Monsieur Salut writes: poor Pete Sixsmith. He ruled out a Monday night at London’s least accessible ground a while ago. But he fought through the trenches of ticket acquisition to get me there and will learn only when reading these words that I did not make it. I plead pressure of work, not despair at the Lads but a wasted ticket’s a wasted ticket and there was no time to pass it on. Here’s Sixer’s long-distance assessment …
Pete Horan’s settee, in various guises, has witnessed a number of rousing Sunderland performances over the years. There was the 3-0 win at Stamford Bridge a few years ago, where Jody the German Shepherd, had to witness three “adults” kicking their legs in the air and running around the room, as Onuoha, Gyan and Welbeck took the smirk of Ancelotti’s face.
There was the 0-0 draw at Ashburton Grove last season which kept us up and the win at Selhurst Park, where Gomez and Fletcher wrapped up the points for us. Happy days for the sofa sitters.
Last night was another victory to carve on the sofa framework as a well organised and hardworking Sunderland side triumphed over a Palace outfit that are more style than substance. And it gave us a glimmer of how we may yet avoid the drop into the dark regions of football, also known as The English Football League.
The team formation was similar to that at Goodison but the personnel were different – and better. Two weeks of work at the Academy paid off as the partnership of Coates and Kaboul looked infinitely superior to their performances at Leicester and Bournemouth. The presence of John O’Shea helps. He talks, directs and inspires in equal proportions and the effect on the other two is clear for all to see.
Kaboul was immense and contributed an enormous amount to this so important victory, as was Coates who tackled as well as I have seen any Sunderland central defender. He had straightforward instructions and he followed them and looked a very good stopper – a bit of a Sam Allardyce in fact.
And O’Shea was imperious. He ran the back five and played a huge part in showing the Palace fans and the watching millions exactly why Connor Wickham was sold. The young tyro looked as he had done for much of his time at Sunderland in that he was incapable of having any impact on the game.
So a system involving three central defenders can work and this gave the two wing backs greater freedom to push forward without worrying too much of what went on behind. That certainly suited Patrick van Aanholt who is never fond of defending but gets (and got) forward well. He could have scored in both halves but didn’t and his propensity to give the ball away means that the sum is not always the equivalent of the parts, but he is clearly better as a wing back than a full back.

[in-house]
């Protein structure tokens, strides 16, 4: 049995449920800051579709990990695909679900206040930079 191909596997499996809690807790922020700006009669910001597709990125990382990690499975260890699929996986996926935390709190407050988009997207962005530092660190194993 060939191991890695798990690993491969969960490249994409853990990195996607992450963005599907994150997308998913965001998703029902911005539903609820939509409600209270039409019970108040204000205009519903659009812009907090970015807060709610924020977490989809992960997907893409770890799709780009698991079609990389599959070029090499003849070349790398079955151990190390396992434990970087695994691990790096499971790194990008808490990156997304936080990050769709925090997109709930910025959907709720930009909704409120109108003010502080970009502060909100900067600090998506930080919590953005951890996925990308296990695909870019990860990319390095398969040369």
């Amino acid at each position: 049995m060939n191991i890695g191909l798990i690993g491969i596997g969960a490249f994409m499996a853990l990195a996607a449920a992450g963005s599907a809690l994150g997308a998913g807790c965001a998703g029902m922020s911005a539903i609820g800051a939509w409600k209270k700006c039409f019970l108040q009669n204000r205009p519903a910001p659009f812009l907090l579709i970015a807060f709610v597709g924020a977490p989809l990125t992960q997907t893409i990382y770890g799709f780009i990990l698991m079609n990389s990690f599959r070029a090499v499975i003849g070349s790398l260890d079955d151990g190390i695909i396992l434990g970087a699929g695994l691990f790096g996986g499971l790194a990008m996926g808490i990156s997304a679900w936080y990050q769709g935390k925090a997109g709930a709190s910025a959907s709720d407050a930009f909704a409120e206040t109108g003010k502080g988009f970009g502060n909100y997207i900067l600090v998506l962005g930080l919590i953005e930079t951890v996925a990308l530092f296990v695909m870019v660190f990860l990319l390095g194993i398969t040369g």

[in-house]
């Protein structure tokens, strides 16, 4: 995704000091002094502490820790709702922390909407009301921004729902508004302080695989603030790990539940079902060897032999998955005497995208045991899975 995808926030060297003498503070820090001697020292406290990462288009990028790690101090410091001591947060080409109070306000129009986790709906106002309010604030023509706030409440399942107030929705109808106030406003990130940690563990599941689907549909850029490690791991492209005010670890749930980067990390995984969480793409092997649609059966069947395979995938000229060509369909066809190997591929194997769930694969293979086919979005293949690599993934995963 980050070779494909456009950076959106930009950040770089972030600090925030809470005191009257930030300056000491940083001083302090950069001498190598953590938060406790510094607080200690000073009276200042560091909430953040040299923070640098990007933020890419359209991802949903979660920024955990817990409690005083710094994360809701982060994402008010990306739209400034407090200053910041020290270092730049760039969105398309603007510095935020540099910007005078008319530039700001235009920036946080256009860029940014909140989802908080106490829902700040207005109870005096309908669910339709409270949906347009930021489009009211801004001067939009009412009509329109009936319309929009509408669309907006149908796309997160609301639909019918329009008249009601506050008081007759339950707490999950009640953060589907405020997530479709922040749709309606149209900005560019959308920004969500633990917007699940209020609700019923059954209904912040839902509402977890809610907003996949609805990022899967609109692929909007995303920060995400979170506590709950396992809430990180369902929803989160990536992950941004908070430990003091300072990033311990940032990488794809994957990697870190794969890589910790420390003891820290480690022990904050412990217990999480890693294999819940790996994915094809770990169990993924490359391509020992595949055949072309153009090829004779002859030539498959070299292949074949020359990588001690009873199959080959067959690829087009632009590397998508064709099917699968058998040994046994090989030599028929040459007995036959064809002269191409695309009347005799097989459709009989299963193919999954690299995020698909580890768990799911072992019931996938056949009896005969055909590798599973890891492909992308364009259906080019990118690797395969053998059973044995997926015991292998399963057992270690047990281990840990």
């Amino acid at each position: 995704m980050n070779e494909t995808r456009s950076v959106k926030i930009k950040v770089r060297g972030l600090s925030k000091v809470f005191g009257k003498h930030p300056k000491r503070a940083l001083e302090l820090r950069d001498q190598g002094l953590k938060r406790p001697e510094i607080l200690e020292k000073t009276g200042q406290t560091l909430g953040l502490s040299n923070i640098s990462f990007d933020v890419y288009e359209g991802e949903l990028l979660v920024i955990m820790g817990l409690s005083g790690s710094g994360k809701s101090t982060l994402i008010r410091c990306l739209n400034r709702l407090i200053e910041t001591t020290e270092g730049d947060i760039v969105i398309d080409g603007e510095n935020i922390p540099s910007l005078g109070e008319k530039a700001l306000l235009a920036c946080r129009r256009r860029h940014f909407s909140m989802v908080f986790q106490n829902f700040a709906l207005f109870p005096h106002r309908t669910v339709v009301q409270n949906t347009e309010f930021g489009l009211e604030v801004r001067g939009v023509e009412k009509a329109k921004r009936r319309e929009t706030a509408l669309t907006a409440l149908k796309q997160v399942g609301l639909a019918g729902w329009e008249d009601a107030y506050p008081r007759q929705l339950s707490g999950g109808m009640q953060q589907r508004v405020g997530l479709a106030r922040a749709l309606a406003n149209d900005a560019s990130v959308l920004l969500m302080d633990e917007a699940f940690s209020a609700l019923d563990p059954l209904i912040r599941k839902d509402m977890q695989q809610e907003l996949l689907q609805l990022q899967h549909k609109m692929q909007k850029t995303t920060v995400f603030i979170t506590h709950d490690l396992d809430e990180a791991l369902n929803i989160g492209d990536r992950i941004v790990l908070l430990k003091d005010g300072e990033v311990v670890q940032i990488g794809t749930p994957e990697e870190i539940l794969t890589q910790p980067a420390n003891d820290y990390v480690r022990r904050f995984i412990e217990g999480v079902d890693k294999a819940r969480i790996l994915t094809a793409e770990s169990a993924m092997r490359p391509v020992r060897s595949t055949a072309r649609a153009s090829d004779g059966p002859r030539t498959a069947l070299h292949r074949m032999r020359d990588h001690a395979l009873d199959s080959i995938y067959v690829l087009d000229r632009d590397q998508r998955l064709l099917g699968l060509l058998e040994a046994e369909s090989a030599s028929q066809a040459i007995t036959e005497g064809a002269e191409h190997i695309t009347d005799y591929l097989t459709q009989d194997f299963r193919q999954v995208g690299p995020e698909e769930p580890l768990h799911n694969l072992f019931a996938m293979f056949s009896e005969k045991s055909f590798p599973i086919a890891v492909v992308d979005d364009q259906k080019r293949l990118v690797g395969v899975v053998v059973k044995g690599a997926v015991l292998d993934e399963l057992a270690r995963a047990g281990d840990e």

The midfield also did its job; M’Vila sat deep and handled himself well, taking a yellow card for the team when he brought down the show pony known as Zaha – of whom more later.
Both of his colleagues worked equally hard in their hustling and chasing roles and Cattermole and Larsson can be proud of what they did, although Seb looked a wee bit miffed as he went off.
Under previous managers it is likely that the Swede would have stayed on, but Allardyce made a very astute tactical decision in sending on Watmore and Lens for a tiring Fletcher and Larsson. Both put pressure on the Palace back four and both could have scored. Pace on the bench is not something we have had a lot of in the recent past so the input was welcome.
The game also showed that a front two CAN work if the defence is solid. Fletcher had a decent game while Defoe, jeered by the Palace cognoscenti for his lack of interest in joining them in the past, was a constant threat. It was his persistence that brought the goal, forcing Dann into a desperate error, which was fine and dandy for us and gave our wonderful support the chance of a real beano after the game.
The BBC website said “Sunderland sneak a win at Palace”. If sneaking a win means that you organise your defence, neutralise the opposition’s attacking players and score a goal to win the game, that will do for me. No less ridiculous was the abysmal commentary on Murdoch TV by Alan Parry, who really should be put out to grass. Every 10-yard pass from the overrated Zaha and Bolassie was brilliant, every 10-yard pass from the likes of Cattermole and Larsson was unadventurous.
Palace really are the media golden boys at the moment despite their awful ground and average team. On this performance, Zaha is the ultimate show pony, full of step overs and wiggles, none of which come to anything. I can’t remember him putting in one telling cross or hitting one worthwhile shot.
Bolassie has pace but runs out of ideas while Wickham was, well, just useless. John O’Shea must have been laughing his socks off at having to mark him; he caught him a couple of times as well.
Now we have to do it again on Saturday against a resilient Stoke side who play better football than Palace but who receive 10 per cent of the media adulation that falls on Pardew and his players. This one will be watched from a plastic seat in the East Stand rather than a very comfortable sofa in the Horan Residence – but another 1-0 win would be more than welcome.